Multi-manifold diffeomorphic metric mapping for aligning cortical hemispheric surfaces


Surface-based analysis, in particular, surface-based registration for optimizing the alignment of anatomical and functional data across individuals, has received great attention in both anatomical and functional studies in magnetic resonance imaging (MRI). We present a multi-manifold large deformation diffeomorphic metric mapping (MM-LDDMM) algorithm that allows to simultaneously carrying the cortical hemispheric surface (2-dimensional manifold) and its sulcal curves (1-dimensional manifold) from one to the other through a flow of diffeomorphisms via initial momenta to register cortical surfaces [1].


The MM-LDDMM incorporates anatomical prior knowledge through labelled sulcal/gyral curves and cortical geometry represented by the cortical surface in order to optimize the cortical alignment globally and locally across subjects. We associated the MM-LDDMM with a variational problem defined as

where the first term quantifies the metric distance of the geodesic connecting two cortical hemispheric surfaces through initial momenta in a Hilbert space of smooth vectors. The initial momenta encode shape variation from one cortex to the other in a linear space, which provides a convenient way to compute shape average (see results) [2]. The last two terms respectively quantify the similarity between labelled curves and surfaces via vector-valued measures that incorporate the first-order geometry of the sulcal curves and cortical surfaces. In practice, we incorporated 14 sulcal curves (see the above figure) due to high reproducibility and the cortical hemispheric surface in the MM-LDDMM algorithm. A gradient descent algorithm seeks the optimal geodesic to transform one cortex to the other.

Figure 1 shows fourteen sulcal curves are illustrated in the lateral, medial, and basal views of the cortical surfaces.


Figure 2 above illustrates an example of the MM-LDDMM mapping results with the template surface (in green) superimposed with the target surface (in yellow). The visual comparison of the top row with the bottom row on each panel indicates the deformed template surface is well aligned with the target surface both globally and locally.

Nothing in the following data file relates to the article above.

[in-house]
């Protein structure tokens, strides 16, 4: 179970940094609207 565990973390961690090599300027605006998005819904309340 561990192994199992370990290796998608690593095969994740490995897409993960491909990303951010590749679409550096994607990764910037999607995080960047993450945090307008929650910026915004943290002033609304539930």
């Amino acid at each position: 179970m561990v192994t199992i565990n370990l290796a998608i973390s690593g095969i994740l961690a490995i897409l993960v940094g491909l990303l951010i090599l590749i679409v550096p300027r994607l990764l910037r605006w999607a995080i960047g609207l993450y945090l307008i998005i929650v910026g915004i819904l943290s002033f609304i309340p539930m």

The MM-LDDMM algorithm optimizes the initial momenta encoding the anatomical variation of each individual relative to a common coordinate system in a linear space, which provides a natural scheme for shape deformation average and template (or atlas) generation. We applied the MM-LDDMM algorithm for constructing the templates for the cortical surface and 14 sulcal curves of each hemisphere using a group of 40 subjects. The estimated template shape reflects regions which are highly variable across these subjects.

Figure 3 shows the initial template and estimated template of the left hemisphere. The arrow on panel A points out the region that becomes less deep or less sharp on the estimated template.

Compared with existing single-manifold LDDMM algorithms, such as the LDDMM-curve mapping [3] and the LDDMM-surface mapping [4], the MM-LDDMM mapping provides better results in terms of surface to surface distances in five predefined regions. For more details of the comparison, please refer to the original paper.


The MM-LDDMM algorithm registers the cortical hemispheric surfaces to achieve local alignment accuracy through the sulcal curves and global alignment accuracy through the geometry of the triangulated meshes of the cortex. Compared with the LDDMM-curve and surface mappings algorithms, the MM-LDDMM algorithm improves the cortical surface registration. The estimated template is representative and close to each individual subject by comparing the metric distance before and after the template estimation.


  1. Zhong, J., Qiu, A., NeuroImage, in submission, 2009.
  2. Vaillant, M., Miller, M. I., etc, NeuroImage, 23: 161-169, 2004.
  3. Glaunès, J., Qiu, A., etc, International Journal of Computer Vision, 80 : 317-336, 2008.
  4. Vaillant, M., Qiu, A., etc, NeuroImage, 34: 1149-1159, 2007.


This study is publshed in NeuroImage 49.1 (2010): 355-365. For more information please head over to the paper.

Written on December 22, 2010